While visiting Tule Lake in July 1945, Wayne M. Collins, an attorney based out of San Francisco, California was alerted to the renunciants’ predicament in regards to the Denaturalization Act. Believing the Denaturalization Act to be unconstitutional, Collins assisted renunciants by preparing sample letters to the U.S. attorney general asking for their United States citizenship to be reinstated, citing coercion and duress as a main factor. In September 1945, renunciants formed the Tule Lake Defense Committee and hired Collins as their attorney. On November 13, 1945, Collins was able to stop a mass deportation two days before it was set to begin by filing for habeas corpus and obtaining a court order, which forbade deportation. As a result, starting in December 1945, the Department of Justice agreed to hearings for those who did not want to be deported and were also willing to provide an explanation why. Collins worked for over fourteen years to rescind deportation, void renunciation, and reinstate U.S. citizenship for thousands of Japanese-Americans.


1 box

.21 Linear Feet

Language of Materials




This collection contains one box of documents belonging to Tsugitada Kanamori. Materials in this collection mostly pertain to Kanamori’s efforts regarding cancelling his renunciation and reinstating his American citizenship. This collection has been digitized and is available online.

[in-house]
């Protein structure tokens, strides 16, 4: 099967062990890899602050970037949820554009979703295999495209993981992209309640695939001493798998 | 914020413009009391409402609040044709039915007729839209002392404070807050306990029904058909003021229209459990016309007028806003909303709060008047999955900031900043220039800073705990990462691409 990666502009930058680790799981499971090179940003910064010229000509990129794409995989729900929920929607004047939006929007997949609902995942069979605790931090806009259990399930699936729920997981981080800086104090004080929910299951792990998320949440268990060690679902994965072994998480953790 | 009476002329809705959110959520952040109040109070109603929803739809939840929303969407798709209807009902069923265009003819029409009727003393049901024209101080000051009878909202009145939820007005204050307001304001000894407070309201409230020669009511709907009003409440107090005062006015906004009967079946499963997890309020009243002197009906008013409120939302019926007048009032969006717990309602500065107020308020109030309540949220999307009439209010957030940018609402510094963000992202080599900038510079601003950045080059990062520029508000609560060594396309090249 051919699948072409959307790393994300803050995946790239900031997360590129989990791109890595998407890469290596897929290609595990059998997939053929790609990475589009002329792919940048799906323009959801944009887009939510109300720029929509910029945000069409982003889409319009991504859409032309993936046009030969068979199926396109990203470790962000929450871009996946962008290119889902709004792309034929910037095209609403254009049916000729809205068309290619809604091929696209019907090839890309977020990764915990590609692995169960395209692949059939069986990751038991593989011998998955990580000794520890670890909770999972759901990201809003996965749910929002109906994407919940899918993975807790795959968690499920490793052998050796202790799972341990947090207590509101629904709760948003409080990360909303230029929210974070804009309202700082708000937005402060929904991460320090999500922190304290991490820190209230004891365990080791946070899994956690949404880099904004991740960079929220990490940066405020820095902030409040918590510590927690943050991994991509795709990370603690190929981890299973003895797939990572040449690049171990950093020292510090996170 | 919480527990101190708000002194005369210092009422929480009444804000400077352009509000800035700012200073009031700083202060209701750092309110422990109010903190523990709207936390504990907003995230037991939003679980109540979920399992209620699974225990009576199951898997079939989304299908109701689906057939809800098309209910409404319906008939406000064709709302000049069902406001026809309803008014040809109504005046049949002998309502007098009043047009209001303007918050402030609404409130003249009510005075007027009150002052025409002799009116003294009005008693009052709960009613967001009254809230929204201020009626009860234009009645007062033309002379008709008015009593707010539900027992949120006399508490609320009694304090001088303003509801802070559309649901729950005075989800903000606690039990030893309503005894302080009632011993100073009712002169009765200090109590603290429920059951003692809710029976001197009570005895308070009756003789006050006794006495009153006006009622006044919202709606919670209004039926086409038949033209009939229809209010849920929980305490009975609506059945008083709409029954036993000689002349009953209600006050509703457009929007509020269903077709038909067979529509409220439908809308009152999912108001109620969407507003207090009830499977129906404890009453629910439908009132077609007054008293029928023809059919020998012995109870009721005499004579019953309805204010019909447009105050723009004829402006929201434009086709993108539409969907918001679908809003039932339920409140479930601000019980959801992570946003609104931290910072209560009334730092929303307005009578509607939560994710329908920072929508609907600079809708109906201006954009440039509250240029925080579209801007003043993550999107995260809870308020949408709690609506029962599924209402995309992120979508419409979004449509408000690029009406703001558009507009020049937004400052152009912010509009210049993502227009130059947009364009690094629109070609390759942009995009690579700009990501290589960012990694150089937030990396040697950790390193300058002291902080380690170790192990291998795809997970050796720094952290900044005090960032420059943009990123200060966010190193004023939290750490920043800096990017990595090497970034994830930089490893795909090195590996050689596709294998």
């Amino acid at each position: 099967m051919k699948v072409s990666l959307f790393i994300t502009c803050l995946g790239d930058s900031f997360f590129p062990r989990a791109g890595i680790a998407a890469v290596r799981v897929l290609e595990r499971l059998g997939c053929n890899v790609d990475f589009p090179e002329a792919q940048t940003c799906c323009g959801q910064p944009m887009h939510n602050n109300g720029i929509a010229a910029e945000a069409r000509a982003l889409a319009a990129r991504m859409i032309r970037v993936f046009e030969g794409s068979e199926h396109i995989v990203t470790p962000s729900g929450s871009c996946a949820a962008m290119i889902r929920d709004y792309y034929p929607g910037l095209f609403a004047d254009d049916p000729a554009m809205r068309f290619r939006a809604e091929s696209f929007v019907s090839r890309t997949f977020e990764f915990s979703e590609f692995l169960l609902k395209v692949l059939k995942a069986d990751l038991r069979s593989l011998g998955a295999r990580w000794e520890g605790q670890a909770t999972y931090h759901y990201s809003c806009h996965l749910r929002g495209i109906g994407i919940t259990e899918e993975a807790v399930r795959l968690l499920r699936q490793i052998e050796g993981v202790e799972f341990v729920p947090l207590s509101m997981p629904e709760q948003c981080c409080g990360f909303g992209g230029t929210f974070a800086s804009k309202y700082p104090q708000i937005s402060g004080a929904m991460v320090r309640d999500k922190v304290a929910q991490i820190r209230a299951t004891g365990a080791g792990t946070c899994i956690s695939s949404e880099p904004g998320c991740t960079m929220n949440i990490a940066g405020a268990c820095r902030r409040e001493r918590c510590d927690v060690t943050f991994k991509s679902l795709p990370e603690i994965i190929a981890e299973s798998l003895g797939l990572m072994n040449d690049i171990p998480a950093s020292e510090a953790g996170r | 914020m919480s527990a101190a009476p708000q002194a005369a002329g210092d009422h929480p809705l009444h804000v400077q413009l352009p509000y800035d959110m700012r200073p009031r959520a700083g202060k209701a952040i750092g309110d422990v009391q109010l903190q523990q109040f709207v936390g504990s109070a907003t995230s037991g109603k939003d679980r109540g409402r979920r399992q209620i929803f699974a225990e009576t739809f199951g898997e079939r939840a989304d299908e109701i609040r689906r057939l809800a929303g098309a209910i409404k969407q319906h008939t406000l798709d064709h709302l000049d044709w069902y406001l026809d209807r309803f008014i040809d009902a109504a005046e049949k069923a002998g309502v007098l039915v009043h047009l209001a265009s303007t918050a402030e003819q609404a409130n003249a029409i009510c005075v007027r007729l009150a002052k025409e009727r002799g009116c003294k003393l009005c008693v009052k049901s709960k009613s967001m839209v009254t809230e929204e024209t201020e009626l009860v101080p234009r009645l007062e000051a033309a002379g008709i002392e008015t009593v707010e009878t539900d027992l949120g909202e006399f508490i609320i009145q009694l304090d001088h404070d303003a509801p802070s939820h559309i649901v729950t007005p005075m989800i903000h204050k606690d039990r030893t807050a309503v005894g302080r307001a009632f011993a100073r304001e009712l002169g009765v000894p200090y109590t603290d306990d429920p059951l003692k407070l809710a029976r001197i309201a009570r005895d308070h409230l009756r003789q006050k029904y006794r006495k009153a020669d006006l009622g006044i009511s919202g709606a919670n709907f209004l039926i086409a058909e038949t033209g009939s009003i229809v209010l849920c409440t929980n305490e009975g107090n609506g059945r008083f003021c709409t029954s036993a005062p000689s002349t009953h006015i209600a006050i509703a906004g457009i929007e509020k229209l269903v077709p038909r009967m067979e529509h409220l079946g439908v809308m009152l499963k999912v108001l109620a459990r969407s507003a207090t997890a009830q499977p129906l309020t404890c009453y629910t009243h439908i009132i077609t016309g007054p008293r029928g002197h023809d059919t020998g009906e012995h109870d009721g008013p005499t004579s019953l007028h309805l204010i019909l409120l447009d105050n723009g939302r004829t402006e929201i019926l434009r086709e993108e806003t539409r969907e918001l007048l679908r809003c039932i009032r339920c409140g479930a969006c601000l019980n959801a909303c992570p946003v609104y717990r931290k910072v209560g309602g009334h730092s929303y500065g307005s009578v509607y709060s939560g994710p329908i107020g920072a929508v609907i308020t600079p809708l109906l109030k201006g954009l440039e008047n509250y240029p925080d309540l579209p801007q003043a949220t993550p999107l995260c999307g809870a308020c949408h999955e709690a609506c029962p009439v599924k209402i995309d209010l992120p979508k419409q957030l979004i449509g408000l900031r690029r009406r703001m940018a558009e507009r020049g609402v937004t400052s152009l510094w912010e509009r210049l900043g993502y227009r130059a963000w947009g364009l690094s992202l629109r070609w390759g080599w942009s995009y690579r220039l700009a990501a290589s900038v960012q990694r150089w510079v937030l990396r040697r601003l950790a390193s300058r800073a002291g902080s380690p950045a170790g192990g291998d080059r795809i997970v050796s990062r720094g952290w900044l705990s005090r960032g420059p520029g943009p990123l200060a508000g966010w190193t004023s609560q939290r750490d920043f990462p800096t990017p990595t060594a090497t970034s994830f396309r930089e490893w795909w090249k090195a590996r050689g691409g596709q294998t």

Arranged in 1 box.

Acquisition Information

Library acquisition.

Related Materials

This collection is part of the California State University Japanese American Digitization Project. For related materials please consult: CSU Japanese American Digitization Project.

Inventory of the Tsugitada Kanamori Collection
Finding aid prepared by Karen Clemons
Description rules
Describing Archives: A Content Standard
Language of description
Script of description

Repository Details

Part of the California State University Dominguez Hills, Gerth Archives and Special Collections Repository

University Library South -5039 (Fifth Floor)
1000 E. Victoria St.
Carson CA 90747